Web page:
Was all that coin tossing legit? Are the candidates allowed to agree to a different form of settling ties even as the rules specify that there should be “drawing of lots”? Is coin tossing equivalent to drawing of lots?  We have yet to hear any objections to the San Teodoro result but considering how “precious” elective positions are treated in this country, we are waiting ….

It is ironic that despite the advances in technology and the fact that we now have automated elections reportedly costing P1.8B, the result of one contest was decided by a decidedly old method, the luck of the draw, or in this case, the toss of a P5 coin.


Monday, May 13, 2013

THE DEVIL IN THE DETAILS OF THE RECOGNIZANCE ACT OF 2012 (Why The Requirements In Granting Release on Recognizance To An Indigent Accused May Actually Hinder His Release)

By Obiter07

For far too long, we have read about accused individuals - usually high government officials and therefore with means - being granted hospital arrest or, in the case of a former President, being placed under vacation house arrest.  This time, Congress has passed a law that will benefit an accused who is an indigent as defined under Republic Act No. 10389 entitled “AN ACT INSTITUTIONALIZING RECOGNIZANCE AS A MODE OF GRANTING THE RELEASE OF AN INDIGENT PERSON IN CUSTODY AS AN ACCUSED IN A CRIMINAL CASE AND FOR OTHER PURPOSES” or  the "Recognizance Act of 2012″.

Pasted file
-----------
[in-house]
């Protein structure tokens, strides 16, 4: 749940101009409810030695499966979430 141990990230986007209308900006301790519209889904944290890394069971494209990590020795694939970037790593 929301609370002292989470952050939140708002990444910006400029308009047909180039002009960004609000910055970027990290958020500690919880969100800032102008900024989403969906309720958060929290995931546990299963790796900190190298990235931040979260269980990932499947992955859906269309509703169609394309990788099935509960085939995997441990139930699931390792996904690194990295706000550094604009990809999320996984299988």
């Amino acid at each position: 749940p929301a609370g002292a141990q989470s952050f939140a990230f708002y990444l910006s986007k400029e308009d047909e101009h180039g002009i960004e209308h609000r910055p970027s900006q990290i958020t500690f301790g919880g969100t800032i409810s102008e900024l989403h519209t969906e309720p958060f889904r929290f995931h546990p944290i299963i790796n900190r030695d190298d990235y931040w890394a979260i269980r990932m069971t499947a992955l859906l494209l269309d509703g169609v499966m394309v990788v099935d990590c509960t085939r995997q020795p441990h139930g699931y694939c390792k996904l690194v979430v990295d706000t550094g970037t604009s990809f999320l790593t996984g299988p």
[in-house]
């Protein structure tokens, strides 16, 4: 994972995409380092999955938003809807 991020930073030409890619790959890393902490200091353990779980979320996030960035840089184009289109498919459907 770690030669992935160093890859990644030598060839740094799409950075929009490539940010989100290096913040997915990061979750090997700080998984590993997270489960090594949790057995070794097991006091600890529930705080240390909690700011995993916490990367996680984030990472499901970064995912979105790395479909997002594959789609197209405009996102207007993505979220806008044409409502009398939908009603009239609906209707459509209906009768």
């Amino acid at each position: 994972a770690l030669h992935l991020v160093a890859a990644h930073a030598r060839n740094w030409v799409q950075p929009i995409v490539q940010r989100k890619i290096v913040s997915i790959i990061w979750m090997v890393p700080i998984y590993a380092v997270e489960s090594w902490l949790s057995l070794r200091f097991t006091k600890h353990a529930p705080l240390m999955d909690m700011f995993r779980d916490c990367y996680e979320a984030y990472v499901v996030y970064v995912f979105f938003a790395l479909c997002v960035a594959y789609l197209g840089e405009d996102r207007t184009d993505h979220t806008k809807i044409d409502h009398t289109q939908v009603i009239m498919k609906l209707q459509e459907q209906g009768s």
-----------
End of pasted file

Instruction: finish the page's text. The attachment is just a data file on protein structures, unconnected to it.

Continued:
The Act adverts to the policy of the state to promote social justice, citing as well the principle on the presumption of innocence and the Constitution’s recognition of the “right to bail or to be released on recognizance as may be provided by law.”  The law recognizes “the right of persons, except those charged with crimes punishable by death, reclusion perpetua, or life imprisonment, to be released on recognizance before conviction by the Regional Trial Court, irrespective of whether the case was originally filed in or appealed to it, upon compliance with the requirements of this Act.” (Section 2).